In June of 2019, a Green Line train traveling at more than triple the 6 mile-per-hour speed limit derailed, resulting in 10 injuries, the federal report said. And speeding on the Green Line has remained a problem.
Despite the feds' findings that the DPU lacks follow-through on serious incidents, the regulator's spokeswoman in a statement said the agency observes T investigations “from beginning to end," to ensure they are thorough in finding root causes and contributing factors.
The federal agency ordered the DPU to submit a plan for approving corrective actions at the T and making sure they are implemented. The DPU said it has done that, along with addressing other FTA findings. But federal officials won’t approve or reject the DPU’s suggested fixes until it tackles other urgent safety problems identified in last summer’s safety probe.
DeLorenzo, who took the FTA's top safety job a year ago, said the federal agency had expected the DPU to move more quickly to improve its oversight.
"We would have expected that those things would have been taken care of before we had to get involved," he said.
Big responsibility on a small budget
When the federal government started asking more of state-appointed transit overseers in 2016, the DPU did little to adjust. It had no top officials with transit experience, and that didn’t change when the T’s safety challenges started making regular headlines over the last several years.
“If you dig yourself a big hole, it's a lot harder to get out of."Joseph DeLorenzo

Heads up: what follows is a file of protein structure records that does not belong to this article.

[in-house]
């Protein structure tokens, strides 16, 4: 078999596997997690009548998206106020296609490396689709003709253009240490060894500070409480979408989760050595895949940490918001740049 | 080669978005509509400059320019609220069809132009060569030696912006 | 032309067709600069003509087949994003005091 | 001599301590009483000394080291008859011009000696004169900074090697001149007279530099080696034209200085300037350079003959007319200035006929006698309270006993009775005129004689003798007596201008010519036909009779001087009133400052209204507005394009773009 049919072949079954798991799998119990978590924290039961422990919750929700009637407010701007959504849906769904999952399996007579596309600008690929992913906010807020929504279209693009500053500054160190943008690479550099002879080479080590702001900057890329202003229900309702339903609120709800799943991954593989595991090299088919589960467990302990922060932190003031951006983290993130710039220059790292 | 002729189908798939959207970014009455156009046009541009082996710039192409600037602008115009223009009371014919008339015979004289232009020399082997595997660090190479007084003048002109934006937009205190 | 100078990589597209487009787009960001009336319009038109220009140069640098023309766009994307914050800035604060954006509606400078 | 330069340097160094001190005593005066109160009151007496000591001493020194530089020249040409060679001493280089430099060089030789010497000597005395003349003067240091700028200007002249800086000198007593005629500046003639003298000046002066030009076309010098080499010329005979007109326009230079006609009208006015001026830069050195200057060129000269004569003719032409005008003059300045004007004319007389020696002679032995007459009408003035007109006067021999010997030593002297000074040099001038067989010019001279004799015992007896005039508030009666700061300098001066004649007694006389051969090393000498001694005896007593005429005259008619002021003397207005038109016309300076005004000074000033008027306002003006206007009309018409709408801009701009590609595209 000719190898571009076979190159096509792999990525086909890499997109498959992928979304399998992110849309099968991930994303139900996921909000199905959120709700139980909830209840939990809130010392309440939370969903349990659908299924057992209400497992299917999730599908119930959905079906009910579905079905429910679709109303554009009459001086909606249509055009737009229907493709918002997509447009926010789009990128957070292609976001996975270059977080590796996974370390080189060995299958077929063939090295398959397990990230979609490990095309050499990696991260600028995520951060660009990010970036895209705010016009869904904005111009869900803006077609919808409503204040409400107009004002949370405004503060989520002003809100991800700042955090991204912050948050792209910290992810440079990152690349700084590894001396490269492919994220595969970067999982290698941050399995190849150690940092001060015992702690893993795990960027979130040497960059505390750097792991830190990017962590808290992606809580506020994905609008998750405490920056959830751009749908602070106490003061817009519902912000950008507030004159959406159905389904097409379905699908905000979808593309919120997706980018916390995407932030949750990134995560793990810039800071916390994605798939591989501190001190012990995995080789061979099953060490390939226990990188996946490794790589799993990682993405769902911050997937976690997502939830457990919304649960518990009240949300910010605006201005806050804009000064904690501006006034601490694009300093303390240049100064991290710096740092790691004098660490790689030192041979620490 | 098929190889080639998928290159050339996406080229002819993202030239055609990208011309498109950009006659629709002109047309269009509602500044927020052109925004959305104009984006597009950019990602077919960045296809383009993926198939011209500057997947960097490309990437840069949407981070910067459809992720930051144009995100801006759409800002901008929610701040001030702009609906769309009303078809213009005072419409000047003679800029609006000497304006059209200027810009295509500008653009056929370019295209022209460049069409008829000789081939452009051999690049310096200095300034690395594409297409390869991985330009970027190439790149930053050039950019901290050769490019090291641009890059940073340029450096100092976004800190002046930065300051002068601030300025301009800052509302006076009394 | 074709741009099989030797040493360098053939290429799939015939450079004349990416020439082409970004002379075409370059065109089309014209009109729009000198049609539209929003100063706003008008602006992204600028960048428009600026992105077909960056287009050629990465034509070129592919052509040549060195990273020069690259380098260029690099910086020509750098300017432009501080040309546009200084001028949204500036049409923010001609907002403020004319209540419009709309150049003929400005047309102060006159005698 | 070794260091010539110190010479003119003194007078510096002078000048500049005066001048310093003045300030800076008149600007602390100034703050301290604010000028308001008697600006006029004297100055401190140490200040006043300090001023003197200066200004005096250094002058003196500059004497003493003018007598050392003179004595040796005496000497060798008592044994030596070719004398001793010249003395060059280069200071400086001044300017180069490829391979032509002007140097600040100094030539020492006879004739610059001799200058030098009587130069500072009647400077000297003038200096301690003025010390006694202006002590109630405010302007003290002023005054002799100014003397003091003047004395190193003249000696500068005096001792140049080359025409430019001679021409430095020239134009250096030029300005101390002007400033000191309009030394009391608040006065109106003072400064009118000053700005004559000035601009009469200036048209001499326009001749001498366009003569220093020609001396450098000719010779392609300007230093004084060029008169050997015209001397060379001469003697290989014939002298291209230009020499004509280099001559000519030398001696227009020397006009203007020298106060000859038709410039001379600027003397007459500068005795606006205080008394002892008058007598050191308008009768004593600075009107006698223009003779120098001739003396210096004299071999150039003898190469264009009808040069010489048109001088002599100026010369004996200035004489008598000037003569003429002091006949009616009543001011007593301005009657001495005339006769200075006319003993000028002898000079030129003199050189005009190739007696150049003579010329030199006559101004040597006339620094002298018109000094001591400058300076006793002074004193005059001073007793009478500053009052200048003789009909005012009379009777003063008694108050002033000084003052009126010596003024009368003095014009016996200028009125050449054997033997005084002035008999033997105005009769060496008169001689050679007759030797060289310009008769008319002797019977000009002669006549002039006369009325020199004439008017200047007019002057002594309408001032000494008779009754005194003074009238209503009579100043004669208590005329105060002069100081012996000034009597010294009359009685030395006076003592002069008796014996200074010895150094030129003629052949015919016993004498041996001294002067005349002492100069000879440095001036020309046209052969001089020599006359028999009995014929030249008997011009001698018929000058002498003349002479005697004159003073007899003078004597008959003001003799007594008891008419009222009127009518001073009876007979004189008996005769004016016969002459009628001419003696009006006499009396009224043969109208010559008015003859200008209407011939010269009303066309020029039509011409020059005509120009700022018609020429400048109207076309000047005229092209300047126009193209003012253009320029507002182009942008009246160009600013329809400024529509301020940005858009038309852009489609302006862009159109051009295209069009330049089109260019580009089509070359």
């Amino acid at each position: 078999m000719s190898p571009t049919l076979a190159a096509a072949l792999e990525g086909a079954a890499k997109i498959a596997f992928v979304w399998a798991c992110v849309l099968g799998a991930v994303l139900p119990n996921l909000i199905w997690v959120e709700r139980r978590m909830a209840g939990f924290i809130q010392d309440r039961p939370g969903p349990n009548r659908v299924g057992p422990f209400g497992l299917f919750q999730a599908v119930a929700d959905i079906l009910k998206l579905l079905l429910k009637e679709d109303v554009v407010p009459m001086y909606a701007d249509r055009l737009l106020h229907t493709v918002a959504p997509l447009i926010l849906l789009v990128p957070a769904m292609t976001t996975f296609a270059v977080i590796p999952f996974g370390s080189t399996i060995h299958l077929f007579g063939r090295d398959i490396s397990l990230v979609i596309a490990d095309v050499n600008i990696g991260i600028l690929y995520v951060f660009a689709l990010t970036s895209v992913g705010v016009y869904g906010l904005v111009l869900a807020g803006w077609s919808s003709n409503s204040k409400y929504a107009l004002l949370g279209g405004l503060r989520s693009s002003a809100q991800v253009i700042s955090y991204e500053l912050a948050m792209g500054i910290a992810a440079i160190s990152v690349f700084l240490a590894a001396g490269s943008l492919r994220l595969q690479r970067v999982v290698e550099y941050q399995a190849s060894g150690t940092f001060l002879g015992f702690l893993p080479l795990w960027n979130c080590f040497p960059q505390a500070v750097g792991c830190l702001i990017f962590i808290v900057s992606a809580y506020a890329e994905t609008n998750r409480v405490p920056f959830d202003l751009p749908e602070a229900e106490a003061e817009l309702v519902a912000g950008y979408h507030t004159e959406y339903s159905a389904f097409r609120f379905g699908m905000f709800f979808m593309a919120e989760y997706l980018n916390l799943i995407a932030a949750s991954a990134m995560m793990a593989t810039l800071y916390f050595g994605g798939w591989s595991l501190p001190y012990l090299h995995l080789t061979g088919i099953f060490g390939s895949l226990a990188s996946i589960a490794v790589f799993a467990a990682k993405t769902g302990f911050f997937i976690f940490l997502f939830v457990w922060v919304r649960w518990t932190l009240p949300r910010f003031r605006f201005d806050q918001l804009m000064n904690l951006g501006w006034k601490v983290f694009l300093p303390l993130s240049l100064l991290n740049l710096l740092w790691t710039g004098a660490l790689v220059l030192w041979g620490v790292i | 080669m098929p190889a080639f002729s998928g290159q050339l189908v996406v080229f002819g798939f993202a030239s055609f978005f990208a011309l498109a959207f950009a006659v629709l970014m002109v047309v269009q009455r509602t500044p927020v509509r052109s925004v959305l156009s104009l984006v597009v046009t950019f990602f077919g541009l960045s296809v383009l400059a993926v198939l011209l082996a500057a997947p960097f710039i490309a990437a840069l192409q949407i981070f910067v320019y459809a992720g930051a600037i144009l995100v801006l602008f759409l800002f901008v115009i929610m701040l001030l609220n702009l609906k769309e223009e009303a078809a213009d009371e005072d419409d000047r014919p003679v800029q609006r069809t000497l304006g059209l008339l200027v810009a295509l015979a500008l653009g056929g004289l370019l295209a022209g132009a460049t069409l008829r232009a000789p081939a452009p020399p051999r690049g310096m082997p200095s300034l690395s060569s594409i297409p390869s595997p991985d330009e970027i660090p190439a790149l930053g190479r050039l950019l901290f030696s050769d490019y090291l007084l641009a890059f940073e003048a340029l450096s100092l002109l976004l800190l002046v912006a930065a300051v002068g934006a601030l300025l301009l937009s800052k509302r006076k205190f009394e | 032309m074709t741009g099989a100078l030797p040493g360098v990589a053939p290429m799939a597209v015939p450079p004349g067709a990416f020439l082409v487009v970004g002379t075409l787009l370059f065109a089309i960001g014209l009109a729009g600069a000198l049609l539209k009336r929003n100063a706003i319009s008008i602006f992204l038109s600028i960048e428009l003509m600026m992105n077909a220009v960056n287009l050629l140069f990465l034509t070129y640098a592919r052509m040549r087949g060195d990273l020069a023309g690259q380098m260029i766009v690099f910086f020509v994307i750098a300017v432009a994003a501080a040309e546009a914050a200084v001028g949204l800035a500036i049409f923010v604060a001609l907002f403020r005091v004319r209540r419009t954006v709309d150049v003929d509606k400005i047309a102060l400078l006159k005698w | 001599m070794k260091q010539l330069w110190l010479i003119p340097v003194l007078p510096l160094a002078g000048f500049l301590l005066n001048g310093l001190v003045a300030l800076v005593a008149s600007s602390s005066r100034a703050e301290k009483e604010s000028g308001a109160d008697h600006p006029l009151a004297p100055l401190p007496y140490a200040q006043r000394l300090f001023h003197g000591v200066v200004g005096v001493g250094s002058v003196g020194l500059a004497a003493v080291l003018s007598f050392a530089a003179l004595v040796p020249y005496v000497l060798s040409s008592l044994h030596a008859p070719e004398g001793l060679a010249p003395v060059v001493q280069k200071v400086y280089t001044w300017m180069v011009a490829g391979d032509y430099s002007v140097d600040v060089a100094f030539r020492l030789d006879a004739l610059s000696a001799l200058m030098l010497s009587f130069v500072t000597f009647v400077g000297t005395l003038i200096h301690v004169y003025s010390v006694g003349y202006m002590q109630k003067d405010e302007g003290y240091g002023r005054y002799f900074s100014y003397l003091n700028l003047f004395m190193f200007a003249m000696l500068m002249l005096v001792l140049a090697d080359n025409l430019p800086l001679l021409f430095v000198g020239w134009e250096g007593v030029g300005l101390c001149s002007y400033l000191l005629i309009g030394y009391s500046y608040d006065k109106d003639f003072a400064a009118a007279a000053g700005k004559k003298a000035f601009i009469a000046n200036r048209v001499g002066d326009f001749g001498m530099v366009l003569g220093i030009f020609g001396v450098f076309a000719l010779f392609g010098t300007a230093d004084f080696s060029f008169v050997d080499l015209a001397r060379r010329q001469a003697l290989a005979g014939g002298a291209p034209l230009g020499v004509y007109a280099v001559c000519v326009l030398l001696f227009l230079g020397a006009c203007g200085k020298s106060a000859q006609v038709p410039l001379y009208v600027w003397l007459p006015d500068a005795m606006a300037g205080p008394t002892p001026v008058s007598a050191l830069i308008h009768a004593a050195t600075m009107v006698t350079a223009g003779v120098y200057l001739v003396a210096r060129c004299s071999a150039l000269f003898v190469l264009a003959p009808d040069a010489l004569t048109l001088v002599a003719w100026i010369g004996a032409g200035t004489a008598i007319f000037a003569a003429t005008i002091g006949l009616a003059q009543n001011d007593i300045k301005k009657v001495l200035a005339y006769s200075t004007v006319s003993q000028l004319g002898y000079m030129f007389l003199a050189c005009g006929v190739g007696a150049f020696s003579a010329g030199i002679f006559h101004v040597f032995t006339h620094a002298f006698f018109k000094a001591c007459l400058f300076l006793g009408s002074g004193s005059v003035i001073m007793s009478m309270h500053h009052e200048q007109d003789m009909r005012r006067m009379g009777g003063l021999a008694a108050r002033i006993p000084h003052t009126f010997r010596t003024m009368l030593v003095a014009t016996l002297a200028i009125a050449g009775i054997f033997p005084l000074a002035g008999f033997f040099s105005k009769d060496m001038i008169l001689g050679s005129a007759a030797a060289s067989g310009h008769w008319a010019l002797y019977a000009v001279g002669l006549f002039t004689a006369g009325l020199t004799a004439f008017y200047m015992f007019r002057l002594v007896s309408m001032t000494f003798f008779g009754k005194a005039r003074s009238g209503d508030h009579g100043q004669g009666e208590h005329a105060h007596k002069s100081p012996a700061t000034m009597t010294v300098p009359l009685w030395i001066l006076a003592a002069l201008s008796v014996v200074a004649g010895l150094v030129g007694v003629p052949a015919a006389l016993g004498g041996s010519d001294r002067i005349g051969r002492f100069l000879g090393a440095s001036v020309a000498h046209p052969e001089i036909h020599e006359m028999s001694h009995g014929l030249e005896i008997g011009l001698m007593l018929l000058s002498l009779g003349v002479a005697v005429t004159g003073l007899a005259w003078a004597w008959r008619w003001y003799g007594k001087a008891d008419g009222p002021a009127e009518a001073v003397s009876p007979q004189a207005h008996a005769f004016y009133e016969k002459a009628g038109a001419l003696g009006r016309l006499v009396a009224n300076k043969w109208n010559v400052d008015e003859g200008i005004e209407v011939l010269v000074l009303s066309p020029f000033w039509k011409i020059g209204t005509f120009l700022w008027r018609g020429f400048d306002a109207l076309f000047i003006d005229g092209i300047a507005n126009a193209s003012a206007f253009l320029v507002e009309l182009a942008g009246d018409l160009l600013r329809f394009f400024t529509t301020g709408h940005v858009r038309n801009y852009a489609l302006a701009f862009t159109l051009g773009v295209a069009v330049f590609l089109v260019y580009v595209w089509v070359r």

Of the DPU’s roughly $21 million budget, only 8% is devoted to transportation oversight. Of that, just over $356,000 comes from the state, a sum that has barely budged since 2019. Another $1.4 million is grant funding from the FTA for the transit oversight program.
With so much on DPU's plate, it’s unclear why the transportation oversight budget from the state is so modest. The regulator would not say whether it has sought more state funding over the years.
At a State House hearing in October, DPU officials’ main defense for their shortfalls in oversight amounted to a protracted hiring problem. The regulator’s director of transportation oversight since November 2020, Elizabeth Cellucci, told lawmakers, “Like me, I think everybody — everybody except one person — has been in the rail division less than two years.”
She also said, “Although we have all these open positions posted on an ongoing basis, we don't receive many applications. And of those that we receive, almost no one has rail experience or rail safety experience.”
Cellucci is a lawyer whose last job, according to her LinkedIn profile, was director of energy efficiency at Columbia Gas.
The DPU’s failure to staff up started well before the pandemic, as did the growing number of open jobs at the T.
“If you dig yourself a big hole, it's a lot harder to get out of,” the FTA’s DeLorenzo said.
That’s especially true in the current labor market. The DPU said it’s attending job fairs and posting jobs in more places to try to attract applicants. In September, the DPU said it had 6 safety staffers and as of last month, was still looking to hire five more people, including engineers, compliance officers and an auditor. It also had reallocated three staffers to assist with rail safety oversight and was tapping outside consultants.
Federal regulators in their report last summer said they’ve seen some progress by the DPU, but “remains concerned” that the DPU has not used its existing regulatory and statutory enforcement authority to demand that the T correct safety problems on a timely basis.
Some critics doubt the DPU can ever effectively oversee the T. One of those is Jim Aloisi, a former state secretary of transportation who now teaches urban transportation at MIT.
“I don't think there's anyone who could honestly say the DPU had a level of depth and expertise in subway systems,” Aloisi said, “or any of the intricacies of the T that would enable it to effectively be a state safety oversight agency.”
Laura Kraegel, a Roy W. Howard Investigative Fellow at WBUR, contributed reporting to this story.
This segment aired on January 12, 2023.